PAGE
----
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The average margin of victory in the NBA over the past decade has been over 10 points per game. If a free throw were weighted so that each and every individual free throw lead to more points than the average margin of victory in a game, you can bet that the world would stop watching basketball. If LeBron James knew that every single free throw was worth 11 points, there is no way he would ever do anything except put his head down and go directly to the rim. At the single slightest amount of contact he would crumble to the ground and act as if he may never walk again. Basically, he would become Manu Ginobili. And for a chance at two, 11-point free throws, he would be doing the exact right thing based on the stupid incentive structure of this new and horrible NBA I just created.

Imagine if there was a rule in baseball that stated getting hit by a pitch with the bases loaded means your team gets an automatic grand slam. Sure some guys would still try to hit the ball but you would also see a whole lot of guys leaning in to inside pitches or pretending balls that came near them actually hit them. You could try and hit a grand slam the traditional way but that is much more difficult then taking the gimme. That would be a stupid rule right? But that's exactly what is happening in soccer. The rules are taking away the most exciting part of the game, encouraging poor behavior and handing out game-deciding points without verifying the authenticity of the infraction that supposedly was incurred.

That is why soccer needs to instantly add in an automatic replay system to ensure that all penalties in the box are true penalties. I am not against awarding penalty kicks to players who were genuinely fouled in the box but I am staunchly against the current system where a referee that is most likely horribly out of position, and potentially exhausted, is forced to make a split-second decision that in most cases will decide the outcome of the game. By ensuring that all penalties in the box are actual penalties, flopping in the box will be virtually eradicated as the goal now becomes to you know, score a goal.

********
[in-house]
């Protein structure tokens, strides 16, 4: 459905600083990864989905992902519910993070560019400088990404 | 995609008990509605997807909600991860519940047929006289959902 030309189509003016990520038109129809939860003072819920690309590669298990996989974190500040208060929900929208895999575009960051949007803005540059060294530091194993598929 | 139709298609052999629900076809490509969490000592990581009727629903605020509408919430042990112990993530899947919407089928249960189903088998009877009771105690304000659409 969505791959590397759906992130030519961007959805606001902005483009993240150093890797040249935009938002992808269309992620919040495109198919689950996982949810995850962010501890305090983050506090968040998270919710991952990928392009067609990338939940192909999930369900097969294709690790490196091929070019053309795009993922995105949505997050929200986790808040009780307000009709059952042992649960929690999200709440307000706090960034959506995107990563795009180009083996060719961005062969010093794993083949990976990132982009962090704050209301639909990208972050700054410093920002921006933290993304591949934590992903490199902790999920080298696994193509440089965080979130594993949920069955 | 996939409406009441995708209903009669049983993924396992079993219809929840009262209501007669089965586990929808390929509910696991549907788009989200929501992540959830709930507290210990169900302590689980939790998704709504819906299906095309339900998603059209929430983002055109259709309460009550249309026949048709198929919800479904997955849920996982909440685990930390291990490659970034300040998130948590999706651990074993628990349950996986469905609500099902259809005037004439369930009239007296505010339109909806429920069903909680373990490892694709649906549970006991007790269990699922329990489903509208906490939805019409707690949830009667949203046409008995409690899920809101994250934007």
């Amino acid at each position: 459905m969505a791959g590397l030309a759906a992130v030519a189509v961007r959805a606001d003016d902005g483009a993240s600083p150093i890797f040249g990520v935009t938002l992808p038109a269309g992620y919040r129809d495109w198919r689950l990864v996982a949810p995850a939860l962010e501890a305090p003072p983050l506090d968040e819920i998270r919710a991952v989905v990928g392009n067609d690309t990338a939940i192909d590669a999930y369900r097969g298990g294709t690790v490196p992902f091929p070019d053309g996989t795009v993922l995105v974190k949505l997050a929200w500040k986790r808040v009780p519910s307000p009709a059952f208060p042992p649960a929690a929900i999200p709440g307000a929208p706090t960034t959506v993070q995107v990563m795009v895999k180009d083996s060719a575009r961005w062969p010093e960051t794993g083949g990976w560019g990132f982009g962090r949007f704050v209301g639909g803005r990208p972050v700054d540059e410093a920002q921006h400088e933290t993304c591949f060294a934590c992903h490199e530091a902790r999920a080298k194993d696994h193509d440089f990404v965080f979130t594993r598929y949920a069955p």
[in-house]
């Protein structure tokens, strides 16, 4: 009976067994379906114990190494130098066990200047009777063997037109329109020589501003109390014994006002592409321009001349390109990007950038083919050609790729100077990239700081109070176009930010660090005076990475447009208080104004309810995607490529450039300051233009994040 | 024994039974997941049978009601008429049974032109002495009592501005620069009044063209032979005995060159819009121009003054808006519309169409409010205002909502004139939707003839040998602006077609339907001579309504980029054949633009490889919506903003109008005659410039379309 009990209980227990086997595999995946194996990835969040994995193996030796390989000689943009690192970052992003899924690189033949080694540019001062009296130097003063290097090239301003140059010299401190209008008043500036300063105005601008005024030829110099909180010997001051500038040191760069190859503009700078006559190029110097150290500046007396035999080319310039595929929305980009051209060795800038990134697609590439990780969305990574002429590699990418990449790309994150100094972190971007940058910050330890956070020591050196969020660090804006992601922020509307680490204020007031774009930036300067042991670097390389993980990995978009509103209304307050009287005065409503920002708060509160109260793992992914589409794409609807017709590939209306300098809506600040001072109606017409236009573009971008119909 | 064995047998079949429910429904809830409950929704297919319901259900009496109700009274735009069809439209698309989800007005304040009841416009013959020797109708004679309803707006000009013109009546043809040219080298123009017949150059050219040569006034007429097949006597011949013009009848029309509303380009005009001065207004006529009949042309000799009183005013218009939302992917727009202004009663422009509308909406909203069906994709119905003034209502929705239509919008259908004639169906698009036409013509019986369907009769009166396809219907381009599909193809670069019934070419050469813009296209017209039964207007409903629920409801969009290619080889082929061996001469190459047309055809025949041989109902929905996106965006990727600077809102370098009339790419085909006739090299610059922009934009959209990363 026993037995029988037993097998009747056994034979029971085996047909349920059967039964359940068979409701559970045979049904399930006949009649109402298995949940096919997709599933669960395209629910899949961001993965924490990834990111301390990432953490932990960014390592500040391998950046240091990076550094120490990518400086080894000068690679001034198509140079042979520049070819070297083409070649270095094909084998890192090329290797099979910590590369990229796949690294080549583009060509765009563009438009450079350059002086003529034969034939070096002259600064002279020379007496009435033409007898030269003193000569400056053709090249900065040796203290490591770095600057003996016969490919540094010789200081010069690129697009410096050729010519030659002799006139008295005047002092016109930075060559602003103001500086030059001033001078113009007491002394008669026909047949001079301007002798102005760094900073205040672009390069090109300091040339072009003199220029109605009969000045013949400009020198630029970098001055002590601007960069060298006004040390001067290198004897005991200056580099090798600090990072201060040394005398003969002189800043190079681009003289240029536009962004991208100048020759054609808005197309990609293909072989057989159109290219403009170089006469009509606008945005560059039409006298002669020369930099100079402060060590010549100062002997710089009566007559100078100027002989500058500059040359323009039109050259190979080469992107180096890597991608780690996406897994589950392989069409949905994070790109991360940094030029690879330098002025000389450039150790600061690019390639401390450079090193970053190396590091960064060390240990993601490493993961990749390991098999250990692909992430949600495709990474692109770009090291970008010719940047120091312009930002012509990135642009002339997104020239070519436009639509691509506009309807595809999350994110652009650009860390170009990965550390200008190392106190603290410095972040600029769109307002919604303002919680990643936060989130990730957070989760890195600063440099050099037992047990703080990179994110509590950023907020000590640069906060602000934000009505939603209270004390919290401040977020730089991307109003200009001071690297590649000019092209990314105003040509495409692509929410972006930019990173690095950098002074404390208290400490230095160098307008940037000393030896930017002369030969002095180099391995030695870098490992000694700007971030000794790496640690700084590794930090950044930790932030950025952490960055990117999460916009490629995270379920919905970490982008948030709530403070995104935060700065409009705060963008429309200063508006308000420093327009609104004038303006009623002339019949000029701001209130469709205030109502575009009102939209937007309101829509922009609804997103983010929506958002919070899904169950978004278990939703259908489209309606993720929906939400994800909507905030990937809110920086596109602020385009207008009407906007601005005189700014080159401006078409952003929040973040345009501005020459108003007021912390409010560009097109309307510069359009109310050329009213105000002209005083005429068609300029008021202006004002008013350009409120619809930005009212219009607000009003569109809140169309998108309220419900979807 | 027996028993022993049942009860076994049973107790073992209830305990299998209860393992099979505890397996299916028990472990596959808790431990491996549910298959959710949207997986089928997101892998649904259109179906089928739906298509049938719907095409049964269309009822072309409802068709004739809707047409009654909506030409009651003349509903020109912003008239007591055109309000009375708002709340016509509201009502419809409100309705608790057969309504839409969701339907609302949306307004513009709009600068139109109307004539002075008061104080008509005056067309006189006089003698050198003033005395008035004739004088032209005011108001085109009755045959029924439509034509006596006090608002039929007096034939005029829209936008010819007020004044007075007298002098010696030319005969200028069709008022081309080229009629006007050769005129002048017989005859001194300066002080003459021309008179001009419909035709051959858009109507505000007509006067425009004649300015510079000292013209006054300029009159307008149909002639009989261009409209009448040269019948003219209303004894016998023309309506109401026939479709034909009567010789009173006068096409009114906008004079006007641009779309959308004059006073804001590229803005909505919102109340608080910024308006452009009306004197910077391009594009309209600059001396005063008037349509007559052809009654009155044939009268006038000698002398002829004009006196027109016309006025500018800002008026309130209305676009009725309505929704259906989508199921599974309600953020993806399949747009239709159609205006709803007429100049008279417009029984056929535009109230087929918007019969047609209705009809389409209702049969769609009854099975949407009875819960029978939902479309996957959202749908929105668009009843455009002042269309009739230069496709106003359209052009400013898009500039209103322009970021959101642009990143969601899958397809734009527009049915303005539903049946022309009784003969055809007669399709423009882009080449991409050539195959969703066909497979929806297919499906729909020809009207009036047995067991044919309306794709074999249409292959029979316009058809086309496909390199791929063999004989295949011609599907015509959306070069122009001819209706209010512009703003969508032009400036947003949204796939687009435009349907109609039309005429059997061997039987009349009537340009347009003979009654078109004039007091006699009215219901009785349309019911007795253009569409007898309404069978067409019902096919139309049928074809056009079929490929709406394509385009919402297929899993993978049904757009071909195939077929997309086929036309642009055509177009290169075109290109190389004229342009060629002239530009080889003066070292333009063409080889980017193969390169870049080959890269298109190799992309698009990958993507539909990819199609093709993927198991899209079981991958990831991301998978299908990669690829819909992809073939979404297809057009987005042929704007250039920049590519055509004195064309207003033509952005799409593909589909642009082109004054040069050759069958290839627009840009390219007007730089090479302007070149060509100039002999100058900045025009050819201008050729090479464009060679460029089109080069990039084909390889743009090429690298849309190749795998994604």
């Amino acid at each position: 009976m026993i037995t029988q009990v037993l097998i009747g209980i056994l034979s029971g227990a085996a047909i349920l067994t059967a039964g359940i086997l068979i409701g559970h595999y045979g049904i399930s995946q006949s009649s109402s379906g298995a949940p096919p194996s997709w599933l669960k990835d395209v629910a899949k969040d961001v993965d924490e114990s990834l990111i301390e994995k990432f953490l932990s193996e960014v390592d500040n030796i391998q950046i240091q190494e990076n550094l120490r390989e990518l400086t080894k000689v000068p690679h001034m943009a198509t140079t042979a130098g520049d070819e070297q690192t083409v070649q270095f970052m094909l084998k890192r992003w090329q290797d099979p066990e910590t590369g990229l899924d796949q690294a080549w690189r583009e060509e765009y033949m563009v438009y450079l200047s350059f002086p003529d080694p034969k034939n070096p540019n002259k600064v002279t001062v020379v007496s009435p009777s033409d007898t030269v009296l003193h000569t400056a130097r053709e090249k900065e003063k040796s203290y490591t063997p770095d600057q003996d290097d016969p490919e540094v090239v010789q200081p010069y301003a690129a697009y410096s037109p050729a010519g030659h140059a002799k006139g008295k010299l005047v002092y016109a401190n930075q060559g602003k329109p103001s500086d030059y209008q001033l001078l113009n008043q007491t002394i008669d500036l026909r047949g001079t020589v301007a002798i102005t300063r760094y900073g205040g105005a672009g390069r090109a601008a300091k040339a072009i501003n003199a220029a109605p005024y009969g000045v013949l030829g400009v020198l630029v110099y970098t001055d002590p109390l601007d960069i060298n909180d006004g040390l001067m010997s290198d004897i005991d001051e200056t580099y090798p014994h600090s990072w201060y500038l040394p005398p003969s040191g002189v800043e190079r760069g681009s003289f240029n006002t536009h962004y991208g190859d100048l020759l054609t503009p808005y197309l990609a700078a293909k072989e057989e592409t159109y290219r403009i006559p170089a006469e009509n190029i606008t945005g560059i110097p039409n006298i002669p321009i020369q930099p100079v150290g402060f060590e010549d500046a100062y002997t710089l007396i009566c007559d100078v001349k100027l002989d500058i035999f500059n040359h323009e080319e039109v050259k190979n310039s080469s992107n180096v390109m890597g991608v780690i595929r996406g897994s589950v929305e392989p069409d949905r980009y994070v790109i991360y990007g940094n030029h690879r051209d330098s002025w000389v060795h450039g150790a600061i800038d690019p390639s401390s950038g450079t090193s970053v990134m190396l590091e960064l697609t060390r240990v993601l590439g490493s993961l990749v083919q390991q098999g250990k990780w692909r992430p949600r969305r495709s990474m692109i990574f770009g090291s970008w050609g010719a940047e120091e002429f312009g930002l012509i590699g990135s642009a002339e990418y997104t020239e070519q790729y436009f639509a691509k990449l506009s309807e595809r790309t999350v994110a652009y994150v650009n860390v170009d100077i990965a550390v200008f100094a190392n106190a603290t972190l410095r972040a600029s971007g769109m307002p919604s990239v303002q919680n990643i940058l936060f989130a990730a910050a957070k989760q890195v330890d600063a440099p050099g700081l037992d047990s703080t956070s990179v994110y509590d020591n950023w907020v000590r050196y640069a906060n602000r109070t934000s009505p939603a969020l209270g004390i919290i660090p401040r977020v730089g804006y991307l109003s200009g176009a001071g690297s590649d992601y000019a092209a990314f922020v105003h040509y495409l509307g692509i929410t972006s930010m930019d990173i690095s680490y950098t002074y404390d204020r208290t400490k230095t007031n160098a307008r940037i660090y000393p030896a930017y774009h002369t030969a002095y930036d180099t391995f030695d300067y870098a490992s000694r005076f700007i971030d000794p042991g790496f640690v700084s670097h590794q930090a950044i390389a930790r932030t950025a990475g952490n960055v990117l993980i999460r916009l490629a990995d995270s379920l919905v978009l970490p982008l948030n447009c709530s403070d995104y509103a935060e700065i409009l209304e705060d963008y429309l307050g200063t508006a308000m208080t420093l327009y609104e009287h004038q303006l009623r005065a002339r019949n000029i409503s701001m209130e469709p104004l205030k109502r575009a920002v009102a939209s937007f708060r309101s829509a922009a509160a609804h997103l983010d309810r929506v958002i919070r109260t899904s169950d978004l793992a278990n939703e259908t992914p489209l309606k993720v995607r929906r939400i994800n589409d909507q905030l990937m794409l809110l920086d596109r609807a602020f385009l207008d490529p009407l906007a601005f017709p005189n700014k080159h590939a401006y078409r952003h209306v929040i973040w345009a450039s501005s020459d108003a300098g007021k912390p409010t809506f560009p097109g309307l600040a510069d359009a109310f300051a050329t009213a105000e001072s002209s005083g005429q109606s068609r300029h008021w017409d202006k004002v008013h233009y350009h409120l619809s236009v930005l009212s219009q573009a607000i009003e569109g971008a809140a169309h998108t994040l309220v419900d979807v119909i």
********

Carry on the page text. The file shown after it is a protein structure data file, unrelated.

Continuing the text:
One of the absolute best qualities of soccer is the non-stop action and the lack of timeouts. It is why I do not advocate for a full challenge system as it would decimate the flow and pace of the game. What's nice about instituting a replay review in this situation alone is that it is a natural pause in the game anyway. This minute could be spent having a central replay command center reviewing the play in question and ensuring a true foul was committed. For plays of this magnitude, the plays that decide the World Cup, that small break seems worth it to me. For those of you worried about corruption in the replay office, you should be comforted by the fact that there is also corruption of the referees, FIFA executives, coaches and the players themselves so this actually fits nicely into the traditions of international soccer.

One simple rule change could eradicate the games biggest problem. If penalty kicks were only awarded for true penalties, flopping will be disincentivized and eventually the flopper will be publicly mocked as they deserve to be, rather than awarded the Balloon D'Or. So please make this rule change FIFA, you are long overdue for making a good decision.